10. It is argued that the Civil Procedure Code applies and Order 6 Rule 17 and Order 1 Rule 10 enable the High Court respectively to order amendment of a petition and to strike out parties. It is submitted, therefore, that both these powers could be exercised in this case by ordering deletion of references to Periwal. This argument cannot be accepted. No doubt the power of amendment is preserved to the Court and Order 1 Rule 10 enables the Court to strike out parties but the Court cannot use Order 6 Rule 17 or Order 1 Rule 10 to avoid the consequences of non-joinder for which a special provision is to be found in the Act. The Court can order an amendment and even strike out a party who is not necessary. But when the Act makes a per- son a necessary party and provides that the petition shall be dismissed if such a party is not joined, the power of amendment or to strike out parties cannot be used at all. The Civil Procedure Code applies subject to the provisions of the Representation of the People Act and any rules made thereunder (see Section 87). When the Act enjoins the penalty of dismissal of the petition for non-joinder of a party the provisions of the Civil Procedure Code cannot be used as curative means to save the petition.
11. An attempt is made to distinguish the cases cited by us on the ground that now the provisions of Sections 4 to 25 of the Indian Limitation Act are applicable to election petitions and the amendment of the petition and joining of parties can take place at any time. It is submitted that now the cases must be decided under the amended law. We need not go into this matter. It is doubtful whether these provisions of the Limitation Act apply at all. The petitioner has not asked to join Periwal. He only wants an amendment to delete allegations of corrupt practice against him. This cannot be permitted since it will defeat the provisions of Section 86(I). Every election petition can be saved by amendment in this way but that is not the policy of the law. The dismissal is peremptory and the law does not admit of any other approach. It is significant that in : 1SCR393 although the matter was not gone into from this angle it was said that the amendment for better particulars was not intended to enable the election petitioner to remove the defect in presentation or in the joinder of parties. Sheopat Singh v. Ram Pratap, : 1SCR175 since the facts were assumed, cannot be said to record any decision.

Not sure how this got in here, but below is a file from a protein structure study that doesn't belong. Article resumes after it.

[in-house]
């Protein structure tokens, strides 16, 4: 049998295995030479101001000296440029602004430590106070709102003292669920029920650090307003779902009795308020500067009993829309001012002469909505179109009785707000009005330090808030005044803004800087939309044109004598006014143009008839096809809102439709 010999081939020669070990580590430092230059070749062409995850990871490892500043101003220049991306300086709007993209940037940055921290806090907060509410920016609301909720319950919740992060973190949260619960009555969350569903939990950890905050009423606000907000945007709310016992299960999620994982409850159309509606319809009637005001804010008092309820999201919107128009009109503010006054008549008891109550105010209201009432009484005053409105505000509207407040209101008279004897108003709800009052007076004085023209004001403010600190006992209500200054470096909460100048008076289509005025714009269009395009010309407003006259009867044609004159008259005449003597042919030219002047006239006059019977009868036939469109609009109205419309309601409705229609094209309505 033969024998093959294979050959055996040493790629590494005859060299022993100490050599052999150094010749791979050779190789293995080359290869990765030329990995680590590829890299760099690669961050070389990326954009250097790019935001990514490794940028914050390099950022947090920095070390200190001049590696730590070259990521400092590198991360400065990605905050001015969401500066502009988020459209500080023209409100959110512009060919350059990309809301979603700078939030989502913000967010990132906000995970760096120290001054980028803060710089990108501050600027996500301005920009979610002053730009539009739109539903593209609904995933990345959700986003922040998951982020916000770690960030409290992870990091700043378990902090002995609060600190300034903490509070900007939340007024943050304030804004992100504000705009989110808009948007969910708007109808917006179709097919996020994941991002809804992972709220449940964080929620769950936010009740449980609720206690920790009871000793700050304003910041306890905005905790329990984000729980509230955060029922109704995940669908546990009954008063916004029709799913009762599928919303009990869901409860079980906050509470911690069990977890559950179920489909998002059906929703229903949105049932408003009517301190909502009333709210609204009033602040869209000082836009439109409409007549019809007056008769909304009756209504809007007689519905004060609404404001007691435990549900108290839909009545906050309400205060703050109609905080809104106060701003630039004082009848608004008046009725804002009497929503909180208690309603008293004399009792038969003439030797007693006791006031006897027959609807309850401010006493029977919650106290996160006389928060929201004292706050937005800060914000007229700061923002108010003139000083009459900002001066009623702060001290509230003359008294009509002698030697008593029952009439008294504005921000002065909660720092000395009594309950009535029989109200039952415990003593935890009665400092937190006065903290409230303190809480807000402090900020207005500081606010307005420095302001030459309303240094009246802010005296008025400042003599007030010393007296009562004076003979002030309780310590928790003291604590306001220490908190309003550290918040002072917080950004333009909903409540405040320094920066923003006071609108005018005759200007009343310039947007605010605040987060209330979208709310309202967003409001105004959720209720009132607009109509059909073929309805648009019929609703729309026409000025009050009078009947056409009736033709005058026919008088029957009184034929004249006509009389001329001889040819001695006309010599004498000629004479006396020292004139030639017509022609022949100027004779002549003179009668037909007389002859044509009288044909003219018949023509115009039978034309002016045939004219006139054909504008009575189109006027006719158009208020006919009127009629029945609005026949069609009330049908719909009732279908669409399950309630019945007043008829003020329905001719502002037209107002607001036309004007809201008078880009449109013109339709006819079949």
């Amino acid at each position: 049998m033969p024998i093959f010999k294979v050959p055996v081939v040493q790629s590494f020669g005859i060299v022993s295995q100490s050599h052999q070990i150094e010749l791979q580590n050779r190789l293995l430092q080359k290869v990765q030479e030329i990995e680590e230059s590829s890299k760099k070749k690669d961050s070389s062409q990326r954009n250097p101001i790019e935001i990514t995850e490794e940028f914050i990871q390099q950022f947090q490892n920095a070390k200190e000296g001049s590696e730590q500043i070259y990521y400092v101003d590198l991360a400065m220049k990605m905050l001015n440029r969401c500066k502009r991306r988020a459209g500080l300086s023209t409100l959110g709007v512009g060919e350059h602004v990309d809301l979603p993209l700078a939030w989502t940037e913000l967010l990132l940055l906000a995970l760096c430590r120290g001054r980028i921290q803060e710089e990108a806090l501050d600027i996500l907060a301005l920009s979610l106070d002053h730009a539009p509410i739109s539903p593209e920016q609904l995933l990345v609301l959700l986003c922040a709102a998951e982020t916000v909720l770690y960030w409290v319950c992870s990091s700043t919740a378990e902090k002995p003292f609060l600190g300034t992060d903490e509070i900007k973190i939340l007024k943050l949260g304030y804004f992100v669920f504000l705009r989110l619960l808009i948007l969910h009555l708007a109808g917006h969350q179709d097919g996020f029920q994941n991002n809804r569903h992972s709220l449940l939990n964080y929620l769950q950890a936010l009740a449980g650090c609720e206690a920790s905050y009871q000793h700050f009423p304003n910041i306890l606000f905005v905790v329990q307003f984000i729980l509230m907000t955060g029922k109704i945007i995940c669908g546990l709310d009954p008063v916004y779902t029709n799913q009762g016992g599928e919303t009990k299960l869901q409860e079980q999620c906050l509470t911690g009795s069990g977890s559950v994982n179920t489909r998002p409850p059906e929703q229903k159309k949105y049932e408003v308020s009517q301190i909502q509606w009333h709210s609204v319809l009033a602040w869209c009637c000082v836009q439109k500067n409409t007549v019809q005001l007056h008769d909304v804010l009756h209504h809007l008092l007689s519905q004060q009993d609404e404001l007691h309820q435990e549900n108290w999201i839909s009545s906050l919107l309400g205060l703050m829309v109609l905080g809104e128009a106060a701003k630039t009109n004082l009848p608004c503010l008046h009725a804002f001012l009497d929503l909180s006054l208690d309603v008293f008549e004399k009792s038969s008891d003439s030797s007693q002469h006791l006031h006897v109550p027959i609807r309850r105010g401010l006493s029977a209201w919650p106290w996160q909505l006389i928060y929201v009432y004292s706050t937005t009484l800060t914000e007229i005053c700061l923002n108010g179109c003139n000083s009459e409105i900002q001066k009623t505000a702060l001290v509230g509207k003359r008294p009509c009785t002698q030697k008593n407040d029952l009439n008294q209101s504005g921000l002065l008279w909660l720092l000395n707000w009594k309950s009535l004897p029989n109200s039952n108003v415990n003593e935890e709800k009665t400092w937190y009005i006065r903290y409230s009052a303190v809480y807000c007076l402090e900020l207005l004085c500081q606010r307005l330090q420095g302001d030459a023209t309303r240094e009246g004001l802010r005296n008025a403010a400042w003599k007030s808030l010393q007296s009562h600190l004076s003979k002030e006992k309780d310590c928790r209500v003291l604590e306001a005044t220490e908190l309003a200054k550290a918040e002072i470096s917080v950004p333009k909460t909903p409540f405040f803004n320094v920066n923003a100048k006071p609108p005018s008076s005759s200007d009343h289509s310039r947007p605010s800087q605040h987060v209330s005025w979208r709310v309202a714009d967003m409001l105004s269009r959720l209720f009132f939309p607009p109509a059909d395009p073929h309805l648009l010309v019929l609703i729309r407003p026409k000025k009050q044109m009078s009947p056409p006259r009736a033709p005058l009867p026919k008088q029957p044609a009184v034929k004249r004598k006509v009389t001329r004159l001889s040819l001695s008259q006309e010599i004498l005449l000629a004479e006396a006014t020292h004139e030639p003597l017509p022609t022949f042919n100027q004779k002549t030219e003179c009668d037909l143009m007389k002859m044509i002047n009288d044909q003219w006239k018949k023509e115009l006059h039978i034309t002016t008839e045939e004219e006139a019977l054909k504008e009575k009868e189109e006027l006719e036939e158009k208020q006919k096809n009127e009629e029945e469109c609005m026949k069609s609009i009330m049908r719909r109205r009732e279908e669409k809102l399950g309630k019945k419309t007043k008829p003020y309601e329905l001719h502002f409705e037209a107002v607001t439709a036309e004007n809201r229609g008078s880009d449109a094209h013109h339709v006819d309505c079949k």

12. Lastly, it is submitted that Periwal was being charged in his character as an election agent and not as a candidate. This submission runs counter to the amendment petition which says that he was not an election agent and therefore he was really charged in his capacity as an individual and as he was a duly nominated candidate he had to be joined. The argument really contradicts the last amendment petition and cannot be entertained.
13. For the reasons above stated it must be held that the decision of the High Court under appeal was correct. The appeal fails and will be dismissed with costs.